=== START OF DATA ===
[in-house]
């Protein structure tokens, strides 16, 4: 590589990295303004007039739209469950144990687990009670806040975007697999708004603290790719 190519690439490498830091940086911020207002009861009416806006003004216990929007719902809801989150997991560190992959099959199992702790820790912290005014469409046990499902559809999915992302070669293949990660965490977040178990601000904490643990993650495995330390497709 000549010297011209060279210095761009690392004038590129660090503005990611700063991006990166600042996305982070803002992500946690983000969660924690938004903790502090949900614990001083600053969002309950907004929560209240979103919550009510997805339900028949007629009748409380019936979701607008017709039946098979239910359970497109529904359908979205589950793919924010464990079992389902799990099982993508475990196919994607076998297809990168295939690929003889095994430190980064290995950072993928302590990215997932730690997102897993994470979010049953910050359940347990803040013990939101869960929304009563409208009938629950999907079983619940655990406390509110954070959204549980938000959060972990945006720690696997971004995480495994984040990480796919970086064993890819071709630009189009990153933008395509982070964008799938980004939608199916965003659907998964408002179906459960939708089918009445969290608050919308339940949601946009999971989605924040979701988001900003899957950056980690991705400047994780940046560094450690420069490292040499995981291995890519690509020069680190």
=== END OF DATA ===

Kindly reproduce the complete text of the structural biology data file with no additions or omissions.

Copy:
[in-house]
């Protein structure tokens, strides 16, 4: 590589990295303004007039739209469950144990687990009670806040975007697999708004603290790719 190519690439490498830091940086911020207002009861009416806006003004216990929007719902809801989150997991560190992959099959199992702790820790912290005014469409046990499902559809999915992302070669293949990660965490977040178990601000904490643990993650495995330390497709 000549010297011209060279210095761009690392004038590129660090503005990611700063991006990166600042996305982070803002992500946690983000969660924690938004903790502090949900614990001083600053969002309950907004929560209240979103919550009510997805339900028949007629009748409380019936979701607008017709039946098979239910359970497109529904359908979205589950793919924010464990079992389902799990099982993508475990196919994607076998297809990168295939690929003889095994430190980064290995950072993928302590990215997932730690997102897993994470979010049953910050359940347990803040013990939101869960929304009563409208009938629950999907079983619940655990406390509110954070959204549980938000959060972990945006720690696997971004995480495994984040990480796919970086064993890819071709630009189009990153933008395509982070964008799938980004939608199916965003659907998964408002179906459960939708089918009445969290608050919308339940949601946009999971989605924040979701988001900003899957950056980690991705400047994780940046560094450690420069490292040499995981291995890519690509020069680190």